The notion of having more (or less) mental energy caught my attention in this swimmer’s response. There is something in psychological science called the will-power depletion theory. The theory is that will-power is a limited resource that can get depleted by tasks that use it. I refer to it as a theory because it is currently being debated by researchers, but I’ll tell you what I know and why it might be relevant to those encountering logistical issues and feeling their mental energy depleted as a result.
Chartiers Valley High School pool in Pittsburgh. Had a great workout despite spending vast quantities of will-power hauling myself out of bed at 4:30 am local/1:30 am pacific time.
Basically, over the past few decades, researchers have found that people will perform more poorly on tasks requiring will-power when they have recently been required to complete will-power demanding tasks. Applied to our situations, this theory would suggest that one would have less will-power to push ones self hard at practice if one recently used up their will-power suppressing emotion at work, with family, or overcoming a lot of hassle to get to practice instead of giving into the urge to skip it.
A few things seem to lessen this depletion effect in experiments, including the taste (but not necessarily consumption) of glucose, watching funny videos (to induce a positive mood state) and being intrinsically motivated to perform the task (in this case swimming). Some researchers speculate that rewarding experiences like laughter, the taste of sugar and intrinsic motivation may activate brain systems involved with will-power and self-regulation. In other words, the will-power is still there and isn’t depleted, but it needs to be activated by positive feelings or dopamine-inducing experiences. Researchers also found that the depletion effect depended on the extent to which participants believed that will-power could be depleted. When people thought it was a limited resource that could be used up, they were more likely to exhibit the depletion effect during the experiment than those who thought will-power could not be depleted. For those curious about this line of research, read the American Psychology Association’s summary here.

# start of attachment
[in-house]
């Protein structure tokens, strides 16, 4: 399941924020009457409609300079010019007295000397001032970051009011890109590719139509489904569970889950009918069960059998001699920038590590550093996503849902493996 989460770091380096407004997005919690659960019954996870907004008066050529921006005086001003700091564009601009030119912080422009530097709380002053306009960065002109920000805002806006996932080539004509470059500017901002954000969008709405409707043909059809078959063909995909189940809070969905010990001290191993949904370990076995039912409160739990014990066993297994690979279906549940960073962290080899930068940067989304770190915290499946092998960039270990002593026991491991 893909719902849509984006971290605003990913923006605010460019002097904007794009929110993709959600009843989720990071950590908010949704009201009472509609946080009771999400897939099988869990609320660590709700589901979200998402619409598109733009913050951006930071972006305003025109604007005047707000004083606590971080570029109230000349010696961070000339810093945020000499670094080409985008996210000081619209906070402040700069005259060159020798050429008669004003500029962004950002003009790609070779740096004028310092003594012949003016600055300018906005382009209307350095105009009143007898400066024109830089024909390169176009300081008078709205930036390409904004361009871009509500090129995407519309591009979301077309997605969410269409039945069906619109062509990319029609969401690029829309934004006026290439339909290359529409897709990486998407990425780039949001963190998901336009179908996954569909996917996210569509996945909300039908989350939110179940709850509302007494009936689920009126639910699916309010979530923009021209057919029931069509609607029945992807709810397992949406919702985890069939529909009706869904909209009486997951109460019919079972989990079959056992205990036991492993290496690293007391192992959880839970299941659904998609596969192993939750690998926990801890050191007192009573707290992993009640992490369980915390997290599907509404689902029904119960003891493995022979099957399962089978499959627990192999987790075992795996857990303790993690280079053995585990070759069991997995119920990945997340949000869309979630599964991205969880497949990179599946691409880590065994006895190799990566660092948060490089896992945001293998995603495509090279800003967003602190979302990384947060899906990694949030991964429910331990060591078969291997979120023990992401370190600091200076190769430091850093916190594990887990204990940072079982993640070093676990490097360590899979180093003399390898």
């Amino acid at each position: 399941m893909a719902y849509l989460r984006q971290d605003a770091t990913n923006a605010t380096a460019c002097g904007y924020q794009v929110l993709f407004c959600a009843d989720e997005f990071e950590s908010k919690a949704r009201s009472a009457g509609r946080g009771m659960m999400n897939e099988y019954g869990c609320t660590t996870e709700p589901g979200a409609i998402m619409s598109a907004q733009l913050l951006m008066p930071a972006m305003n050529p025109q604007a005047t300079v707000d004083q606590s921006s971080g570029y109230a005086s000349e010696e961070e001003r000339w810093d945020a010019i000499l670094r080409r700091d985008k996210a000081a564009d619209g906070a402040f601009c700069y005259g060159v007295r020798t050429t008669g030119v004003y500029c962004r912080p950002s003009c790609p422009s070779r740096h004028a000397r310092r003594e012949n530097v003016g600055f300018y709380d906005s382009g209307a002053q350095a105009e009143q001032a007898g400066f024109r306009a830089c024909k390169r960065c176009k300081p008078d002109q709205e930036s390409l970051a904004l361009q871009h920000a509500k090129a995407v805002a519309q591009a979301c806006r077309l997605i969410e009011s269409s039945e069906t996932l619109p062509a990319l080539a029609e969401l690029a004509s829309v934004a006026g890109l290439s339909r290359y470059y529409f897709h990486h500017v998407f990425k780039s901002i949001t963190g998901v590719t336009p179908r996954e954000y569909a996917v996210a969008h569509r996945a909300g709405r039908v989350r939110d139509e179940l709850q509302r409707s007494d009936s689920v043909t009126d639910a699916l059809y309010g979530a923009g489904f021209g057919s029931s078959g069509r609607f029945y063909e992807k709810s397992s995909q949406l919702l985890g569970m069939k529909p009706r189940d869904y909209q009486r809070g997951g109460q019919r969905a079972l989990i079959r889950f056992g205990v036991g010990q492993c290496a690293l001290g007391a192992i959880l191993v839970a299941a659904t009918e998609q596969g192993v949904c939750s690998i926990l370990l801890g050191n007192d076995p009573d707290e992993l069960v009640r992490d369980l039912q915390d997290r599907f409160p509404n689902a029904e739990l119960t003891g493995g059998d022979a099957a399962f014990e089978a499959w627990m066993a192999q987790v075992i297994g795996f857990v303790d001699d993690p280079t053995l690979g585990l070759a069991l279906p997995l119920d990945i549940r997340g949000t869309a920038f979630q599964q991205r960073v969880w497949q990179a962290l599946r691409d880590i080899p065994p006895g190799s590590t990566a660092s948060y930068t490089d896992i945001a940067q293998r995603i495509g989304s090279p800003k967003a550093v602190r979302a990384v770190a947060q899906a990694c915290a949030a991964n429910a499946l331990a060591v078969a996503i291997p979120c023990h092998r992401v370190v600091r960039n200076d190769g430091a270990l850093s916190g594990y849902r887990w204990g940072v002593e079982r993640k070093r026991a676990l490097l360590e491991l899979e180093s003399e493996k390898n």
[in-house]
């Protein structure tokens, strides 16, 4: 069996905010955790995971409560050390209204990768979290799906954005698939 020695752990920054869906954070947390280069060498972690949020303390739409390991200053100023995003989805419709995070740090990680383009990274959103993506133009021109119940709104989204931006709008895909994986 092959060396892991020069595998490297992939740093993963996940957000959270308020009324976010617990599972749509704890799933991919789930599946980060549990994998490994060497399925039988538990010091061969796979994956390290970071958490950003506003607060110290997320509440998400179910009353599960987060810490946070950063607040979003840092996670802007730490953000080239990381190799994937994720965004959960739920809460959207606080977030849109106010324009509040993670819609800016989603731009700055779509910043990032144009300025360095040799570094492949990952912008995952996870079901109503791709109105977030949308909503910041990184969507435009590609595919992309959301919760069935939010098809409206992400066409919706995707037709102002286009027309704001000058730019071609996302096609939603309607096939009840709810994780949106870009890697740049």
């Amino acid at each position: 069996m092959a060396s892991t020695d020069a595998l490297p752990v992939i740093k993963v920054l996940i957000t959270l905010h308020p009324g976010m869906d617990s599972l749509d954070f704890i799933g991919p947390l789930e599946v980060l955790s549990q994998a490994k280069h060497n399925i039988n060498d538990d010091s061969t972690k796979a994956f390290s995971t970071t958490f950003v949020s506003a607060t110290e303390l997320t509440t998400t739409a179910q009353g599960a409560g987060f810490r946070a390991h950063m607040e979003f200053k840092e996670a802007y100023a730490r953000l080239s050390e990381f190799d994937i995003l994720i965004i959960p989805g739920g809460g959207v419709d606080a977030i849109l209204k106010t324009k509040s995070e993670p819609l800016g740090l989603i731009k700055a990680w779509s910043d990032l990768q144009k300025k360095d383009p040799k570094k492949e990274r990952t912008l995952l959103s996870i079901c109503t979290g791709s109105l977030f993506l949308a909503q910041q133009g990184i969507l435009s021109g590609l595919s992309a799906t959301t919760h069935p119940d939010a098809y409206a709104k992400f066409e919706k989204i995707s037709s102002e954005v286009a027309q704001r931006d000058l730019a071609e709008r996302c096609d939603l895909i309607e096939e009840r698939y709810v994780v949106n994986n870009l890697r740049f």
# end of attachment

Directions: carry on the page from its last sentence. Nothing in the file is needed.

What does this mean for mentally coping with logistical challenges? I’m guessing the more positive or intrinsically rewarding you are able to make your experience with practice and competition, the more mental resources you will have, even if you had to go through a lot of hassle to get there. Another way to look at it is that if you can find ways and reasons to give yourself a lot of excitement and positive mental energy about practice, then you will be less affected by having to clear all those hurdles beforehand.
Activating Reward Pathways
To activate the reward pathways in your brain, try these ideas:
1. Before practice, listen to a favorite song that makes you feel positive and energized. Better yet, get one of those underwater MP3 gizmos and listen to it while swimming.
2. Remind yourself why you are swimming. Try to find reasons that are related to what positive impact this specific practice (or competition) will have on you and why you love it, rather than reasons related to your long term goals.
3. If you had a rough day (or even if you didn’t), do what I call “the mental warm-up”. It goes: 100 validate/100 gratitude/100 focus.
“100 validate” means you swim 100 meters while validating your own feelings by saying thing to yourself like, “yeah, that thing that happened today really sucked and of course you are still feeling sad/angry/worried”. Keep it simple–try not to go down the rabbit hole of the whole story of what happened and why it upsets you. Just acknowledge your feeling about whatever it is and be nice to yourself about it. After the 100, set it aside and move on to the next part.